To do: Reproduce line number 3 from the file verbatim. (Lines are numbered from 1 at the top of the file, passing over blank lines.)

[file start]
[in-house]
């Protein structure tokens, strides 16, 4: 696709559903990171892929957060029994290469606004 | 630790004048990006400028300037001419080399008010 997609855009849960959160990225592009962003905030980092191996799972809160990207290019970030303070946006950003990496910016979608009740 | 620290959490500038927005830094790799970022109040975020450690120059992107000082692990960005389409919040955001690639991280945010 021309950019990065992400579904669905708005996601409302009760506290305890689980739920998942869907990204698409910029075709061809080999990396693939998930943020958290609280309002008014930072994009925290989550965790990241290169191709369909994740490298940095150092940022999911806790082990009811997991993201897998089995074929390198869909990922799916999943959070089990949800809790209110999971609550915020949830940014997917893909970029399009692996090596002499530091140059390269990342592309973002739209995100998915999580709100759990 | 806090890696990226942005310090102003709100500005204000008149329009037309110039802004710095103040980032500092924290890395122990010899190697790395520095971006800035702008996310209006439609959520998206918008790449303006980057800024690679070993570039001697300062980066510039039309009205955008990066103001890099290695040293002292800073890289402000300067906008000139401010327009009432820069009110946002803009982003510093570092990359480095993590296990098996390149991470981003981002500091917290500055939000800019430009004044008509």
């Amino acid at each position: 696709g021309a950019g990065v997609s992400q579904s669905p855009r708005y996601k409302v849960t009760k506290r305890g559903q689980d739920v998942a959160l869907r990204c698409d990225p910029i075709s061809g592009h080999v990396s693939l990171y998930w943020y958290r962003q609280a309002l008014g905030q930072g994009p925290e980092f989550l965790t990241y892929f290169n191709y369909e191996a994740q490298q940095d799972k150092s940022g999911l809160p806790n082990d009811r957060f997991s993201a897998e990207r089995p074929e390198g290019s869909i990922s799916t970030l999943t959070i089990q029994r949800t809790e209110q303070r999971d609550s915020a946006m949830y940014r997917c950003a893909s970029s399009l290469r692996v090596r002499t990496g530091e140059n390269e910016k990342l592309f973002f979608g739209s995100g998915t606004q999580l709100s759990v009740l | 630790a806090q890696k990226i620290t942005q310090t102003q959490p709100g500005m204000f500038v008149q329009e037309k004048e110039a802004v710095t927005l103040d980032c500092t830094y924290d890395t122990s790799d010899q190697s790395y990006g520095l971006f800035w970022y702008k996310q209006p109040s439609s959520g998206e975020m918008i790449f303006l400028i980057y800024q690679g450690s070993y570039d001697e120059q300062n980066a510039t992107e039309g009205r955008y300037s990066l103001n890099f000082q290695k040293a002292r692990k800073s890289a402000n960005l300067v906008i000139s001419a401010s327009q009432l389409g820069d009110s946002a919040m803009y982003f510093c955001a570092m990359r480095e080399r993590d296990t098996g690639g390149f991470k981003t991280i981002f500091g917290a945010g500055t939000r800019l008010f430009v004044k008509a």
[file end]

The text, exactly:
């Amino acid at each position: 696709g021309a950019g990065v997609s992400q579904s669905p855009r708005y996601k409302v849960t009760k506290r305890g559903q689980d739920v998942a959160l869907r990204c698409d990225p910029i075709s061809g592009h080999v990396s693939l990171y998930w943020y958290r962003q609280a309002l008014g905030q930072g994009p925290e980092f989550l965790t990241y892929f290169n191709y369909e191996a994740q490298q940095d799972k150092s940022g999911l809160p806790n082990d009811r957060f997991s993201a897998e990207r089995p074929e390198g290019s869909i990922s799916t970030l999943t959070i089990q029994r949800t809790e209110q303070r999971d609550s915020a946006m949830y940014r997917c950003a893909s970029s399009l290469r692996v090596r002499t990496g530091e140059n390269e910016k990342l592309f973002f979608g739209s995100g998915t606004q999580l709100s759990v009740l | 630790a806090q890696k990226i620290t942005q310090t102003q959490p709100g500005m204000f500038v008149q329009e037309k004048e110039a802004v710095t927005l103040d980032c500092t830094y924290d890395t122990s790799d010899q190697s790395y990006g520095l971006f800035w970022y702008k996310q209006p109040s439609s959520g998206e975020m918008i790449f303006l400028i980057y800024q690679g450690s070993y570039d001697e120059q300062n980066a510039t992107e039309g009205r955008y300037s990066l103001n890099f000082q290695k040293a002292r692990k800073s890289a402000n960005l300067v906008i000139s001419a401010s327009q009432l389409g820069d009110s946002a919040m803009y982003f510093c955001a570092m990359r480095e080399r993590d296990t098996g690639g390149f991470k981003t991280i981002f500091g917290a945010g500055t939000r800019l008010f430009v004044k008509a």